The circuit shown in **2320** which drives the break before make circuit **2300** is controlled by a mode register **2310**. The mode register permits the chip voltage to be set by commands sent over the command link **200** and applied to the regulator/SC converter over the TMI bus shown in _{chip }to be set, as well as the phase of the square wave generated. The ability to adjust and control the phase of the square wave is particularly critical because the switching generated by the switched converter has a sharp rise time and fall time which translate into relatively high frequency components which can be coupled easily as noise into other circuits. By being able to control the phasing of the square wave, the noisy transition instants in the switching converter can be set to occur at a time when sensitive signal processing functions are not going on. For example, during charge transfer using a switched capacitor input circuit to sample the analog output value of a seismic sensor, one would prefer to have as little noise as possible in the neighborhood. The switching transition instance for the switch converter can be set so as to occur when such sensitive charge sampling operations are not occurring. The power on reset circuit shown in

**2500**) it rises from 0 volts to its supply value of approximately 5.0 volts. Once the value of the applied VDD rises to a point which exceeds three times the threshold voltage of the devices in question, the power on reset circuit is activated (**2510**) and the phase locked loop begins its oscillation. When power is first applied, the duty cycle for the switched converter is held to unity, that is, it is always on. Thus, the output voltage of the switched converter rises above its 2.5 volt VDD line and reaches 5.0 volts (**2520**). After the output of the switched converter is stabilized at 5 volts, the duty cycle hold on the switched converter is released and the switched converter seeks the output value programmed for it by the mode register (**2530**) and the switched converter begins to seek its programmed value. After a time T_{SC} _{ — } _{SETTLE}, the 2.5 VDD output, or equivalent value set in the mode register, is stabilized and the hold applied to all clocks is released and the chip begins to operate.

_{resetz}, the hold on all clocks is released and the chip begins to function. An optional reset mode is used in a third mode which the time required for reset is reduced to a few clock cycles. This is used for testing on, for example, an industrial IC tester. This is possible because the voltage ramps on such a tester are well defined and a long time for voltages to stabilize isn't needed.

**2700**) and when the applied VDD exceeds 3V_{th }(**2710**) the PLL starts (**2720**). The SC duty cycle is set to hold at about 100% (**2730**) and when the SC output nears VDD, the duty cycle hold is released and the switched converter is allowed to have settled to its nominal voltage established in the mode register (**2740**). Once it is settled, all clocks are released with the next clock reset pulse (**2750**).

The clock recovery and reset logic **725** shown in

It has been found particularly advantageous to generate all clocks internal to the chip so that they coincide with the rising edge of the chip clock. All noise critical clocks provided external to the chip, such as ones provided to the ADC interface **110** shown in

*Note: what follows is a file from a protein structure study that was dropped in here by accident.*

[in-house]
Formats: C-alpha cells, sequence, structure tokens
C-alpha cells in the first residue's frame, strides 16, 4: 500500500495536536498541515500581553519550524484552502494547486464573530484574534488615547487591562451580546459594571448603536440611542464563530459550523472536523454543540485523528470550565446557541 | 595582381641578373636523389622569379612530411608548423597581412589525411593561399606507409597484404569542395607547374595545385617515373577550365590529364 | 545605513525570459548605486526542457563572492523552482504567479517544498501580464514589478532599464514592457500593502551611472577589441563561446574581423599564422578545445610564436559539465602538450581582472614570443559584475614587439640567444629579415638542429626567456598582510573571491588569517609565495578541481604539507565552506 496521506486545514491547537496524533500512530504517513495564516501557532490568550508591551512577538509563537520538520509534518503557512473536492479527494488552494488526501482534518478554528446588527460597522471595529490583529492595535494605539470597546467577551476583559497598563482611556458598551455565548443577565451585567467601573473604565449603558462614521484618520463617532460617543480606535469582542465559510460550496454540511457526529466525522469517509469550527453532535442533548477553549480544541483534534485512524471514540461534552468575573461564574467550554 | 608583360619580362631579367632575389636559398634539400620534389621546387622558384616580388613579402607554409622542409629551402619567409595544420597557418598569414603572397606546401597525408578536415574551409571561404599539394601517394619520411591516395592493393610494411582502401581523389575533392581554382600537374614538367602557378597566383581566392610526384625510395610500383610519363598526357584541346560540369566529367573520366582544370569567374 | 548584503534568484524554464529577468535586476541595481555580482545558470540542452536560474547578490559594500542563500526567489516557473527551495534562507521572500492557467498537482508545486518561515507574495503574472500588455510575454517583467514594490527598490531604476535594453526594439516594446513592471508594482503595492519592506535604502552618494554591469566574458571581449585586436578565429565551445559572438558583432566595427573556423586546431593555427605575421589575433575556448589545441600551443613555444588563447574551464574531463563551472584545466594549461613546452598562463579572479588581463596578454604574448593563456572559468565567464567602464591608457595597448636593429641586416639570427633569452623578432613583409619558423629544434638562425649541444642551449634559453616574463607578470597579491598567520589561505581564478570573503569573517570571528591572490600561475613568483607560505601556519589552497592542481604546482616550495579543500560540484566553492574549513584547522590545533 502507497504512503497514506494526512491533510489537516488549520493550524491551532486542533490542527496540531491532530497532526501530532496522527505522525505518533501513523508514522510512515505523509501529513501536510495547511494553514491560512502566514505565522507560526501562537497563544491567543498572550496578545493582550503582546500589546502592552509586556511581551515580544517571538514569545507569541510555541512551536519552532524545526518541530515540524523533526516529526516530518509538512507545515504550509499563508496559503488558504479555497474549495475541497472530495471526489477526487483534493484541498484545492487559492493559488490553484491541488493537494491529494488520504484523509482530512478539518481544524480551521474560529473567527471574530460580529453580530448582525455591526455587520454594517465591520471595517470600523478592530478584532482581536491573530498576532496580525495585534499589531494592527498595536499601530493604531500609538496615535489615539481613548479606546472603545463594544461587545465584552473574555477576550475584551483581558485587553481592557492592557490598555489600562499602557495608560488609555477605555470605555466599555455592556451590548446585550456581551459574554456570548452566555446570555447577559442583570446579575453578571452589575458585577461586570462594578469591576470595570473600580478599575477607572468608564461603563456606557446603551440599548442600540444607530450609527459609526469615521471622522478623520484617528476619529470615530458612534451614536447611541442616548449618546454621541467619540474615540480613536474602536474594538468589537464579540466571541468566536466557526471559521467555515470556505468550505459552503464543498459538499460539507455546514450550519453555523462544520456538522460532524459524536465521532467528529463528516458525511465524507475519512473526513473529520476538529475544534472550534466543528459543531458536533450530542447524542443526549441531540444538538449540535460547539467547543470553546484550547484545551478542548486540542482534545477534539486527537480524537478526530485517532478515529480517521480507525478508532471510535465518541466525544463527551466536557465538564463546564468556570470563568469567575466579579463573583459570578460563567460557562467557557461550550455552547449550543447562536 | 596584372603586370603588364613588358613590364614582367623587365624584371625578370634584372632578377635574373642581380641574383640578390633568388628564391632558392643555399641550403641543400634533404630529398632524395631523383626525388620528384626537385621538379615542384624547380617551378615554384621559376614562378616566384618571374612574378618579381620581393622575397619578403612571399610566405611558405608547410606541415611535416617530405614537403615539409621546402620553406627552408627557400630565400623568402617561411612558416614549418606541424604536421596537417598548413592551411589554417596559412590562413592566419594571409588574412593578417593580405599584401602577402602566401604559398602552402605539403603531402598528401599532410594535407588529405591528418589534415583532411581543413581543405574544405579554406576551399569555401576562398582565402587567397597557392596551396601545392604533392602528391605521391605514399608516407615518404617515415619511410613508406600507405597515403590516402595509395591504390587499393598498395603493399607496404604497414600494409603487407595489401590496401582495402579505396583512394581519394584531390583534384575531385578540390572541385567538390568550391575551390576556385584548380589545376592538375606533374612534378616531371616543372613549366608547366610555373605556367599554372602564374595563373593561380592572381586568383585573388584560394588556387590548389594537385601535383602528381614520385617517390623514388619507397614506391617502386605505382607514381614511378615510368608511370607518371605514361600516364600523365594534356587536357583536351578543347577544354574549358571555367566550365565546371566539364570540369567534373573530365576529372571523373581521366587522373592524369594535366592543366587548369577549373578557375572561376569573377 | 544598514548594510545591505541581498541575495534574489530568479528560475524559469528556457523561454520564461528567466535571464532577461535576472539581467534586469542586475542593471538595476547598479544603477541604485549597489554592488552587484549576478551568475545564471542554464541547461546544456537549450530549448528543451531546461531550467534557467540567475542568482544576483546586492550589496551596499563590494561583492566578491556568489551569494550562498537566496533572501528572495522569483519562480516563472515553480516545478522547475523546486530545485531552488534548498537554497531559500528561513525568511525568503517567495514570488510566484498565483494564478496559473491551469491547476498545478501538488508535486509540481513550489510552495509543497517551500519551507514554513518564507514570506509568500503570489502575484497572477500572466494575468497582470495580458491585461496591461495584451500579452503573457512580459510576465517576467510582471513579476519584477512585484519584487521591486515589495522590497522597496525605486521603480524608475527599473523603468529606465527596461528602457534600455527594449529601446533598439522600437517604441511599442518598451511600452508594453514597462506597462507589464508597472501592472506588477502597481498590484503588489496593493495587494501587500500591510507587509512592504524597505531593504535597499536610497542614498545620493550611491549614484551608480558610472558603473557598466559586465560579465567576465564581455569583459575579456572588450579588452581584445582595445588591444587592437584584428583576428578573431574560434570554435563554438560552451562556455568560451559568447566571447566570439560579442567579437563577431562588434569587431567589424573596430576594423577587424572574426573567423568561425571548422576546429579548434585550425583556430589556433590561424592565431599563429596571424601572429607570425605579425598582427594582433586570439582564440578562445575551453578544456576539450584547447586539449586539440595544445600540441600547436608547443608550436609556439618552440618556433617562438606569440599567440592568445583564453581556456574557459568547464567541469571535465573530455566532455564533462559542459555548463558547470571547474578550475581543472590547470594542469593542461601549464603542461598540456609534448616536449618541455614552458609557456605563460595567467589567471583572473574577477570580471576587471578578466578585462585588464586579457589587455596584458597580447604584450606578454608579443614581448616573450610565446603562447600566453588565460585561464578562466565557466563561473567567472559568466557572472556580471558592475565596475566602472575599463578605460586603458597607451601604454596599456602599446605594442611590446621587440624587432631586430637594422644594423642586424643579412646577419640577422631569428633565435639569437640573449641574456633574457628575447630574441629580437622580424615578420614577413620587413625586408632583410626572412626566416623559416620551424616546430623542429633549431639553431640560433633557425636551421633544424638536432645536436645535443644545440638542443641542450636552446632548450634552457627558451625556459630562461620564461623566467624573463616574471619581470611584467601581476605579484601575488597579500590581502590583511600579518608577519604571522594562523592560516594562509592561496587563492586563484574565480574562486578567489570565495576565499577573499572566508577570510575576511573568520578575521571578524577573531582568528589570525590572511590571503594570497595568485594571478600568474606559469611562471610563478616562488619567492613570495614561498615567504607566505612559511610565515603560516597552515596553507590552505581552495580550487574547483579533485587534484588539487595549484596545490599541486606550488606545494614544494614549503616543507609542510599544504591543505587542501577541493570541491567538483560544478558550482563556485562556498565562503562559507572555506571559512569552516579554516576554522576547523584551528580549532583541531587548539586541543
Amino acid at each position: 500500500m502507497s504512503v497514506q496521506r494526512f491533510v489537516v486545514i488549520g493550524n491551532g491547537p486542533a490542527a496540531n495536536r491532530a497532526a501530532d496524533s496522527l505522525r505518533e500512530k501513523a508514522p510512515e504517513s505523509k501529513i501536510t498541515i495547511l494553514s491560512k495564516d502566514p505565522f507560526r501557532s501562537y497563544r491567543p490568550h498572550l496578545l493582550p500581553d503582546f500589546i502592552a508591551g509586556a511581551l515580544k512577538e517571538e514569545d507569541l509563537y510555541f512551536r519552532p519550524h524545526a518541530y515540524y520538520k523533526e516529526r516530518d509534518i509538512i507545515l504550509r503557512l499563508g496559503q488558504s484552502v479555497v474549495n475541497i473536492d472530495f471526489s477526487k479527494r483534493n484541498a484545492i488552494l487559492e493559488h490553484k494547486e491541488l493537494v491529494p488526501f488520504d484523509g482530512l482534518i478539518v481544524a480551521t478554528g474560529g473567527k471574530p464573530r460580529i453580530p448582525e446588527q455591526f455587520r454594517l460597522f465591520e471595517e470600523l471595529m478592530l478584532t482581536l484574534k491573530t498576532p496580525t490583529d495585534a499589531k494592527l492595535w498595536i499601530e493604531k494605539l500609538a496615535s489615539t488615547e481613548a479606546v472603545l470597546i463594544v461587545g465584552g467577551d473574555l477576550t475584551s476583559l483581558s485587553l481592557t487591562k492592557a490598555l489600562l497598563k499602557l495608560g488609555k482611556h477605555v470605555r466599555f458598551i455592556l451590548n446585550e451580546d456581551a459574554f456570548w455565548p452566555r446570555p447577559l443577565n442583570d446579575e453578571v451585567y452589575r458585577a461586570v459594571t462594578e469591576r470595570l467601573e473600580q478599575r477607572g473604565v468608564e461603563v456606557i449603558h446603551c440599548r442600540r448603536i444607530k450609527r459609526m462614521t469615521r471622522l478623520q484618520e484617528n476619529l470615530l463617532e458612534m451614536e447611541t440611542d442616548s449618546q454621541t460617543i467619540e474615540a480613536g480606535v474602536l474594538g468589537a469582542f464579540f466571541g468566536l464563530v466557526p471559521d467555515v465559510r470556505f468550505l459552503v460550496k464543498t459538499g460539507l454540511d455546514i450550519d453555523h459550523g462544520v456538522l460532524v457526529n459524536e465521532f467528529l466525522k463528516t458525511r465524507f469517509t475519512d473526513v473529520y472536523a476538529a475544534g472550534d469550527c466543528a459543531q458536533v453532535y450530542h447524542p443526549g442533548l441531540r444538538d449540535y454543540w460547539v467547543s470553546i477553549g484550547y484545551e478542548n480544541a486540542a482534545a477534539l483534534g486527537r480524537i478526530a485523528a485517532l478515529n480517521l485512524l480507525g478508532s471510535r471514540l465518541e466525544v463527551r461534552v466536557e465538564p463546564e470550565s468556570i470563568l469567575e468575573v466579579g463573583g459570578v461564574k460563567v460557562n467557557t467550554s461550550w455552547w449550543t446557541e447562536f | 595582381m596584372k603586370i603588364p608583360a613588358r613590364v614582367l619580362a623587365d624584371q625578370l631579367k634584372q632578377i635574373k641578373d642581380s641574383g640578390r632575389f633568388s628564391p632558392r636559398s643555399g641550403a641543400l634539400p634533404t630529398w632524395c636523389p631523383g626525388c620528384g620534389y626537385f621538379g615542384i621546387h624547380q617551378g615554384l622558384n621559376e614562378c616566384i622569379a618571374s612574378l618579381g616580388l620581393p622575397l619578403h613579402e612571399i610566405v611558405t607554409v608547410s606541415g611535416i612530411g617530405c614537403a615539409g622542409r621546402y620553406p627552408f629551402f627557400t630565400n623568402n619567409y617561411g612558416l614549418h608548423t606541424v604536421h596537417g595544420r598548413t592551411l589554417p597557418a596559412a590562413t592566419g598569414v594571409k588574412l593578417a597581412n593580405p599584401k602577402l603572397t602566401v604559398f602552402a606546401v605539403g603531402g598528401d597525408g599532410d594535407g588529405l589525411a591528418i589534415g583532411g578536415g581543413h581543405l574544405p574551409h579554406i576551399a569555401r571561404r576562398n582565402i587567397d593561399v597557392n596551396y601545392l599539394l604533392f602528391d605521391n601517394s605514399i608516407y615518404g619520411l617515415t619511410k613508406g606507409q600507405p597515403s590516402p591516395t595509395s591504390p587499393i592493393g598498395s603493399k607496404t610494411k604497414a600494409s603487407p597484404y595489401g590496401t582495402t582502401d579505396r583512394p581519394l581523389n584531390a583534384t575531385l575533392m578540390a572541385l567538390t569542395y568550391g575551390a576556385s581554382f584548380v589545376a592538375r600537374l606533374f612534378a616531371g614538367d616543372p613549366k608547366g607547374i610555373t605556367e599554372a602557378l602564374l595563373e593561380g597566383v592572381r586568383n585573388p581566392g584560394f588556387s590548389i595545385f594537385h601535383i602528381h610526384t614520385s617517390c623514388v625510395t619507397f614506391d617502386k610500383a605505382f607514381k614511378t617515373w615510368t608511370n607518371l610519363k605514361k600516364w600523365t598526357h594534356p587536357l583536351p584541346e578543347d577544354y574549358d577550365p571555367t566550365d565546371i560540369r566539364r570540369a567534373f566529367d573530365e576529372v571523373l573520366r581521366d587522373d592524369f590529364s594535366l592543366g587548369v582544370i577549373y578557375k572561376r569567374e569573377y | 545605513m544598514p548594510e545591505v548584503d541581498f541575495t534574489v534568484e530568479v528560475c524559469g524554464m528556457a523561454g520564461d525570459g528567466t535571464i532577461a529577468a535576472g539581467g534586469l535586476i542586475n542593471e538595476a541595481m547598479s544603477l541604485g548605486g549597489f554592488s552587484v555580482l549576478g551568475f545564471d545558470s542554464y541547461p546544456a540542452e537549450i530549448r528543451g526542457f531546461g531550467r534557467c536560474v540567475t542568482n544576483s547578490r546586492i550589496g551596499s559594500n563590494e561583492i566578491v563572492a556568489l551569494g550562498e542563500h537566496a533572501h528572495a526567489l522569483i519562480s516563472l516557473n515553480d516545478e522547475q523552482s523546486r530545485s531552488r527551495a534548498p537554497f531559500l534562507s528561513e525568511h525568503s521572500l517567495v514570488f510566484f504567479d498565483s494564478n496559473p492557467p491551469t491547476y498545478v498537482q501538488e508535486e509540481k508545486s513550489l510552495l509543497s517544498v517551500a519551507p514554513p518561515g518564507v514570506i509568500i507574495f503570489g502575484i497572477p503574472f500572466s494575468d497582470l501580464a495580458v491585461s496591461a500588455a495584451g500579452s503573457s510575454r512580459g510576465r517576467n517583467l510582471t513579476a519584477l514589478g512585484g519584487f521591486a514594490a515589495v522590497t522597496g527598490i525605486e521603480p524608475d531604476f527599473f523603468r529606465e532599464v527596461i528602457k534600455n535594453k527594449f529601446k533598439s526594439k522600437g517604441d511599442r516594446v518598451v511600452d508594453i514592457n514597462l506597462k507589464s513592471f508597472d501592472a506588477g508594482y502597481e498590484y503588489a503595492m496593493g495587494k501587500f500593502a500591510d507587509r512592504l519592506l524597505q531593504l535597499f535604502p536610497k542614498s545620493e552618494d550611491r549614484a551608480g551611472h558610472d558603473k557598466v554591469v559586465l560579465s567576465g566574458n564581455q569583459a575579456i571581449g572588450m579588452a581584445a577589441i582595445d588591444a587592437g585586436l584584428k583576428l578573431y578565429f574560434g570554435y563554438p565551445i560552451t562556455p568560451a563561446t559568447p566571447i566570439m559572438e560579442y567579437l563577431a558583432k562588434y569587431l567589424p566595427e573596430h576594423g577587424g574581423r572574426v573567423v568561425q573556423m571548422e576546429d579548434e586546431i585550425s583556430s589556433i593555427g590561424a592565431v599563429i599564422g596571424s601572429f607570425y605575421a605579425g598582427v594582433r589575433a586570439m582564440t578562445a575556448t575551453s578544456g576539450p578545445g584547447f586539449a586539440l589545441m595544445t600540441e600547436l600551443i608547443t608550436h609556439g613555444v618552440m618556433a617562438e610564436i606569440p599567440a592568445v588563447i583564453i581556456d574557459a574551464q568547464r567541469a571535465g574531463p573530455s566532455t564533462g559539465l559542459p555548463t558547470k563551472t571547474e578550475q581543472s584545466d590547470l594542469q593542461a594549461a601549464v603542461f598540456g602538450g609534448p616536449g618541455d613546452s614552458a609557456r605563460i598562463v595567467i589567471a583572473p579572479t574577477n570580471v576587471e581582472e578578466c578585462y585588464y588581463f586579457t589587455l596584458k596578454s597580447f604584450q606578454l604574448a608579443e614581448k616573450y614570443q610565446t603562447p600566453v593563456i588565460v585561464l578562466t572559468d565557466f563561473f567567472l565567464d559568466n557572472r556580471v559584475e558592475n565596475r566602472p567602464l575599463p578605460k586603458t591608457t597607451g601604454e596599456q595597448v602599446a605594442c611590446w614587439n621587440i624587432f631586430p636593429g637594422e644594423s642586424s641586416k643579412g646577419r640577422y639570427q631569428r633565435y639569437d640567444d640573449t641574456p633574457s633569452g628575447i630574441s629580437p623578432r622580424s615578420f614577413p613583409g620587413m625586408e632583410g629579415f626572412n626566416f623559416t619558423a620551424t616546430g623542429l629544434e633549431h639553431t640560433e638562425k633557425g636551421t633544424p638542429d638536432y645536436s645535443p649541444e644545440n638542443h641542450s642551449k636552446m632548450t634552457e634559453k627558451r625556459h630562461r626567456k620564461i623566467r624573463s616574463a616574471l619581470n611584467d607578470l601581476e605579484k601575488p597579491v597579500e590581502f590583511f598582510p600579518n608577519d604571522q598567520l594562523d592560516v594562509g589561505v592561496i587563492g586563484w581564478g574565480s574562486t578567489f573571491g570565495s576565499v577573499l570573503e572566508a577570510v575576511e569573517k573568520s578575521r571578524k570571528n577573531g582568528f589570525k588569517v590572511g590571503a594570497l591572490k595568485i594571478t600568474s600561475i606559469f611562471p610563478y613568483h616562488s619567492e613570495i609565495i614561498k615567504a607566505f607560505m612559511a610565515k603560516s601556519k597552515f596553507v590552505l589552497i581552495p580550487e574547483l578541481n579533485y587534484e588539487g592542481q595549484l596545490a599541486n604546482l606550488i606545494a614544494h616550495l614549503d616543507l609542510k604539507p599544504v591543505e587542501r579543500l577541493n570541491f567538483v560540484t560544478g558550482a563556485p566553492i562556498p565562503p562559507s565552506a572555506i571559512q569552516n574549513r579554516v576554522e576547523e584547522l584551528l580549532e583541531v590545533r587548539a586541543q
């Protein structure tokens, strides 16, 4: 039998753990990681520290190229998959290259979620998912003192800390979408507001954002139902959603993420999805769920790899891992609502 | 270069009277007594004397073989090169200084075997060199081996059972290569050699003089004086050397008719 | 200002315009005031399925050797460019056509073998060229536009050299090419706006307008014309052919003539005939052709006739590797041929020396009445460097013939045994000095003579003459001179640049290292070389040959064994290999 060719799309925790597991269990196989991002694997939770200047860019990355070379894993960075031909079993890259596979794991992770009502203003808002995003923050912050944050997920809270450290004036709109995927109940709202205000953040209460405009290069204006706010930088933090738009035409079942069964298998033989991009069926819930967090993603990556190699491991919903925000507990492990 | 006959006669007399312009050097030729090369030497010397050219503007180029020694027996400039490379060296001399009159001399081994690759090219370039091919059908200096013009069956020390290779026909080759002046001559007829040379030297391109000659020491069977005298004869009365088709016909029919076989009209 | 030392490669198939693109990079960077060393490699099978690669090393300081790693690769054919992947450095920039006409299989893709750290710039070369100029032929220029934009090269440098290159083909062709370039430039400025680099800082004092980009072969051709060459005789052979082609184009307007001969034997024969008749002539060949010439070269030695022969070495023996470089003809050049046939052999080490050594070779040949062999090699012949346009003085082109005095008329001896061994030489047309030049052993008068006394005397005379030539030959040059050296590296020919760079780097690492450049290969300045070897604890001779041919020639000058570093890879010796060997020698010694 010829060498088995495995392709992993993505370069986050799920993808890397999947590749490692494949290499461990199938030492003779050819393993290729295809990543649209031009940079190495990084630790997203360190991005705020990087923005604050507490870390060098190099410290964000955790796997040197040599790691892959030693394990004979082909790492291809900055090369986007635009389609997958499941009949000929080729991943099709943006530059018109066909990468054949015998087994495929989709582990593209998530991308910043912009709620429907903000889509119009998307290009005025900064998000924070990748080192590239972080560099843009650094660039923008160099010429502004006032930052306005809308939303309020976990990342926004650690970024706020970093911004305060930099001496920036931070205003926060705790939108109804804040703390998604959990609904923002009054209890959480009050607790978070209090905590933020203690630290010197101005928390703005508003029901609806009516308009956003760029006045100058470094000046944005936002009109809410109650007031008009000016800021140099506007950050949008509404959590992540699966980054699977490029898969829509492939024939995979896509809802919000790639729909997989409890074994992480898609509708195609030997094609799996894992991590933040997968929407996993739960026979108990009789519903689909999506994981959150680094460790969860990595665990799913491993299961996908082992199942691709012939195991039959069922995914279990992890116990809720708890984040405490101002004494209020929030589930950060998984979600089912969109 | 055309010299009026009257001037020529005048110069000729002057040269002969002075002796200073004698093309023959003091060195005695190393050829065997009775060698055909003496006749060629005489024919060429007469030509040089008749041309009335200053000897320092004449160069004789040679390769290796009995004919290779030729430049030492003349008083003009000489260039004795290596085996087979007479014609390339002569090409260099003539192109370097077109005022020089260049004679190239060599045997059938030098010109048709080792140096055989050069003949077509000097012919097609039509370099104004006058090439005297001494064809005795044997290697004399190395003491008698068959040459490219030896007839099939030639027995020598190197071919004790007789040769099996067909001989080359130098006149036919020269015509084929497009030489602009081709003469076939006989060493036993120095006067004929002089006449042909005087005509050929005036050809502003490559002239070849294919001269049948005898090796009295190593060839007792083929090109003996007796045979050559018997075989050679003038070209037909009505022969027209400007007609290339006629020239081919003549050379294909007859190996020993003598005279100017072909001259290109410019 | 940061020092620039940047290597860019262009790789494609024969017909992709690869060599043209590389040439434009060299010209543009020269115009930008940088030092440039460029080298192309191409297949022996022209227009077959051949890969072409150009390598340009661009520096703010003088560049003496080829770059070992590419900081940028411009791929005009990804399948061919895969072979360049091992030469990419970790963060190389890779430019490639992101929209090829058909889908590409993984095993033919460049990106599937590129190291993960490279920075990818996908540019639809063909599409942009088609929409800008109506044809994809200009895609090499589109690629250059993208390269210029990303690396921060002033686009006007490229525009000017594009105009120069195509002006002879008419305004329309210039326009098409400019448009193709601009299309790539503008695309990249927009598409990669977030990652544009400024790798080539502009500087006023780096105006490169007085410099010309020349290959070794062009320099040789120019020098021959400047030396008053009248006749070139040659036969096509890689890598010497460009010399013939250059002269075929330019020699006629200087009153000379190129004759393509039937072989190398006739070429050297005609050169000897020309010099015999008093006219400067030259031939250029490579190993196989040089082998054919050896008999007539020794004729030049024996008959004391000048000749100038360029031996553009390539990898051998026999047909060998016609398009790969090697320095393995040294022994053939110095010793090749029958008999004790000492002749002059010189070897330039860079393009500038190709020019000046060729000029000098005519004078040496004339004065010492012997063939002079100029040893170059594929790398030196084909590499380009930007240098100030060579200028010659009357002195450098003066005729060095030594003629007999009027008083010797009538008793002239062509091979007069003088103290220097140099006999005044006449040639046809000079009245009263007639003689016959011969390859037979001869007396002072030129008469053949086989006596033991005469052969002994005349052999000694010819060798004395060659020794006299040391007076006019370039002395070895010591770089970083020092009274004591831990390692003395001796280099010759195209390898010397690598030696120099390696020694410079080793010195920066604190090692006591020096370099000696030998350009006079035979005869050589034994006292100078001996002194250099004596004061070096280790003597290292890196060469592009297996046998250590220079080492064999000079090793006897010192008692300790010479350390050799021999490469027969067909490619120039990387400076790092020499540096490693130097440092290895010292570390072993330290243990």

All clocks on the chip shown in **160** can set individual clock rates on the chips. The arrangement execution of a change in the programming for a particular clock can occur only when a chip sinc pulse occurs. This occurs typically at a 32 kHz rate.

**16** is the clock to which all other clocks are locked. A plurality of additional clocks, CLK **8**, CLK **4**, CLK **2**, CLK **1**, CLK **512** and CLK **256** are each derived from CLK **16** by a programmable division, in this case by an even power of 2. These clocks operate at 8 MhZ, 4 MhZ, 1 MhZ, 512 KhZ and 256 KhZ, respectively. In addition, an S clock signal is derived and a clock sync signal CLKSYNC occurs every 8 milaseconds which resets the clock dividers and ensures that all clocks operate in lock. A plurality of ADC clocks are shown. These clocks may be, for example, clocks associated with the ADC interface **110** shown in **16**. Thus, the activities which occur on the chip shown in

**2900** which divides the clock down to a local chip clock frequency **2910**. A register **2920** is connected to the TMI bus **705** so that the value in the register **2920** can be programmed from the TMI bus. However, the revised value in the register **2920** cannot be applied to the programmable divider **2900** until the occurrence of a sync pulse **2930**.

By switching the programming of a clock during the sync pulse, the clock can be reprogrammed during operation without cause causing glitches in the data. Further, data interfacing among devices on the chip is easier when all clocks on the chip are synchronized.

A problem exists when implementing mathematics in the DSP. The problem is that many adder circuits do not correctly determine a carry bit. In accordance with the invention, a carry detection circuit has been developed which can detect correctly the carry bit of X*Y+Accumulator+round. X*Y+Accumulator has been called MAC traditionally. Previous work has been addressed to X*Y+Accumulator. However, with rounding, the circuit is not obviously correct and is, in fact, many times incorrect because the intimediate values are scrambled. The carry detection circuit described here overcomes this problem.